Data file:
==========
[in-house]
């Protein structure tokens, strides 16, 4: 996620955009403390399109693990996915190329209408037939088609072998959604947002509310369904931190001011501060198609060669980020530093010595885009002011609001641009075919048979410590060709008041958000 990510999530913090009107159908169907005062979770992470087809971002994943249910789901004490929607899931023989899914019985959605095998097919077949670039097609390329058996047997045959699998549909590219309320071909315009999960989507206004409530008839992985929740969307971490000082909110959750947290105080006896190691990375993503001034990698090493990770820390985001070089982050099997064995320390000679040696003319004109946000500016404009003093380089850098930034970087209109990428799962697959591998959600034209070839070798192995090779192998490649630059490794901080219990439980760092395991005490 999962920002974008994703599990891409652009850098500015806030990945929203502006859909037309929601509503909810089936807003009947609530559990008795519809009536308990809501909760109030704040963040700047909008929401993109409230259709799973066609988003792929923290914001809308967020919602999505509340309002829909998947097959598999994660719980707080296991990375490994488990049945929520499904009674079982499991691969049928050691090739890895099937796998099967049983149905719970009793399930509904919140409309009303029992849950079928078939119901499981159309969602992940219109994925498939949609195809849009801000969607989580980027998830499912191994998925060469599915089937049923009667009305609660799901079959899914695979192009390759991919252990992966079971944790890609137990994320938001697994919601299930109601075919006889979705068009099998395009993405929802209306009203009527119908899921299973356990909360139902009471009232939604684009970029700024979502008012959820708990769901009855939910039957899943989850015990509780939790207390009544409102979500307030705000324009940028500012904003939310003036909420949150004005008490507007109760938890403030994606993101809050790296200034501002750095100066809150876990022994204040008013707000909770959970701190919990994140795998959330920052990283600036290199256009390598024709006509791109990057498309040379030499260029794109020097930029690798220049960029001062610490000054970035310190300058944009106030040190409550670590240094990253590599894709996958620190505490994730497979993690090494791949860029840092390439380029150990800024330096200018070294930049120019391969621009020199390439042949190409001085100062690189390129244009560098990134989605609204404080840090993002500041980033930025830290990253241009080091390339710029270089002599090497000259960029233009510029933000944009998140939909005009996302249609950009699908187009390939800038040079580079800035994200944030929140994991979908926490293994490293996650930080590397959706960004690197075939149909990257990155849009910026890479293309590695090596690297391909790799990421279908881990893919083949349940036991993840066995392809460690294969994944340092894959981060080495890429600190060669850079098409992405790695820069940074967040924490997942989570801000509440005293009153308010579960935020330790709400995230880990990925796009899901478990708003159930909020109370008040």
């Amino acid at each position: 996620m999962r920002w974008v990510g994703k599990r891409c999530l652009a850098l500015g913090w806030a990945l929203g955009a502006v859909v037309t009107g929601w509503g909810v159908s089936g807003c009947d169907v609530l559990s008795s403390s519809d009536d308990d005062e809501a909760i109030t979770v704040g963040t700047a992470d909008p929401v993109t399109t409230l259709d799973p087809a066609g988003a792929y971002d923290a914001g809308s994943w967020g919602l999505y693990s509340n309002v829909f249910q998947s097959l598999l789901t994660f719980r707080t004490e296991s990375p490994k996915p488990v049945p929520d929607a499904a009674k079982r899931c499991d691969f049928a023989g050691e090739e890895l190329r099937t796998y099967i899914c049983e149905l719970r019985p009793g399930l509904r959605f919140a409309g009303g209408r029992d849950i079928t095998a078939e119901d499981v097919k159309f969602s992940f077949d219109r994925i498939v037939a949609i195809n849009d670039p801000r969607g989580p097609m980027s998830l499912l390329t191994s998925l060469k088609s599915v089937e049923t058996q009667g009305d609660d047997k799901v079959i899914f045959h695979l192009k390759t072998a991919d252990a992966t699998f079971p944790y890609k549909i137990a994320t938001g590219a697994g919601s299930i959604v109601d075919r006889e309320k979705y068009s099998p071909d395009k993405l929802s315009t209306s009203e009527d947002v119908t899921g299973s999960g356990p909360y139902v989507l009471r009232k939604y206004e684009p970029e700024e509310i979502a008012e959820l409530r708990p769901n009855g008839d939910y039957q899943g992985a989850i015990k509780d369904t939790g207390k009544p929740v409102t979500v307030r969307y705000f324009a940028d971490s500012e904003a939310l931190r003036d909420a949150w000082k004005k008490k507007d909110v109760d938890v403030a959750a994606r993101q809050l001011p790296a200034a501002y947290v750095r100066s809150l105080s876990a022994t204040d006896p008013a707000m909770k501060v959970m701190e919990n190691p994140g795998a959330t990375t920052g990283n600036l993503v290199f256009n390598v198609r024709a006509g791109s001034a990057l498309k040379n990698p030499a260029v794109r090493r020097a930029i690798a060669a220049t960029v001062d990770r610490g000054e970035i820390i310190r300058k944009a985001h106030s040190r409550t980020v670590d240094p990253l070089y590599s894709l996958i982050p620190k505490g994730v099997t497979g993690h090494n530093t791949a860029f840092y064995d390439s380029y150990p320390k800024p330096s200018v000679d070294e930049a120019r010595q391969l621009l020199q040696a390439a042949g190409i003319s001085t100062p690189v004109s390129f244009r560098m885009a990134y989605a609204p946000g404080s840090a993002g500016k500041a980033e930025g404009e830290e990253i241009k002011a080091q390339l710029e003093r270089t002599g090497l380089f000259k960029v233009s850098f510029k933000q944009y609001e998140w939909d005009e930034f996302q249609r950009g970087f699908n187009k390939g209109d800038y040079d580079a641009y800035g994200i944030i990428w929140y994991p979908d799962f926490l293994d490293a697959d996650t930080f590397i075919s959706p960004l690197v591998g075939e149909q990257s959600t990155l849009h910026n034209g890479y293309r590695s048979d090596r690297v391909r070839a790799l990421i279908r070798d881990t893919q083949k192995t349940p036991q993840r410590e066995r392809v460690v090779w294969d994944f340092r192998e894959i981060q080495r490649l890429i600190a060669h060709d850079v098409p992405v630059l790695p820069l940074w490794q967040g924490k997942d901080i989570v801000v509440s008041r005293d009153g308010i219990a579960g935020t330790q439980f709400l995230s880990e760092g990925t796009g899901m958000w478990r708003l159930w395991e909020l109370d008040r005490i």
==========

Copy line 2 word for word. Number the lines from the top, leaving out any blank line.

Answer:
């Protein structure tokens, strides 16, 4: 996620955009403390399109693990996915190329209408037939088609072998959604947002509310369904931190001011501060198609060669980020530093010595885009002011609001641009075919048979410590060709008041958000 990510999530913090009107159908169907005062979770992470087809971002994943249910789901004490929607899931023989899914019985959605095998097919077949670039097609390329058996047997045959699998549909590219309320071909315009999960989507206004409530008839992985929740969307971490000082909110959750947290105080006896190691990375993503001034990698090493990770820390985001070089982050099997064995320390000679040696003319004109946000500016404009003093380089850098930034970087209109990428799962697959591998959600034209070839070798192995090779192998490649630059490794901080219990439980760092395991005490 999962920002974008994703599990891409652009850098500015806030990945929203502006859909037309929601509503909810089936807003009947609530559990008795519809009536308990809501909760109030704040963040700047909008929401993109409230259709799973066609988003792929923290914001809308967020919602999505509340309002829909998947097959598999994660719980707080296991990375490994488990049945929520499904009674079982499991691969049928050691090739890895099937796998099967049983149905719970009793399930509904919140409309009303029992849950079928078939119901499981159309969602992940219109994925498939949609195809849009801000969607989580980027998830499912191994998925060469599915089937049923009667009305609660799901079959899914695979192009390759991919252990992966079971944790890609137990994320938001697994919601299930109601075919006889979705068009099998395009993405929802209306009203009527119908899921299973356990909360139902009471009232939604684009970029700024979502008012959820708990769901009855939910039957899943989850015990509780939790207390009544409102979500307030705000324009940028500012904003939310003036909420949150004005008490507007109760938890403030994606993101809050790296200034501002750095100066809150876990022994204040008013707000909770959970701190919990994140795998959330920052990283600036290199256009390598024709006509791109990057498309040379030499260029794109020097930029690798220049960029001062610490000054970035310190300058944009106030040190409550670590240094990253590599894709996958620190505490994730497979993690090494791949860029840092390439380029150990800024330096200018070294930049120019391969621009020199390439042949190409001085100062690189390129244009560098990134989605609204404080840090993002500041980033930025830290990253241009080091390339710029270089002599090497000259960029233009510029933000944009998140939909005009996302249609950009699908187009390939800038040079580079800035994200944030929140994991979908926490293994490293996650930080590397959706960004690197075939149909990257990155849009910026890479293309590695090596690297391909790799990421279908881990893919083949349940036991993840066995392809460690294969994944340092894959981060080495890429600190060669850079098409992405790695820069940074967040924490997942989570801000509440005293009153308010579960935020330790709400995230880990990925796009899901478990708003159930909020109370008040």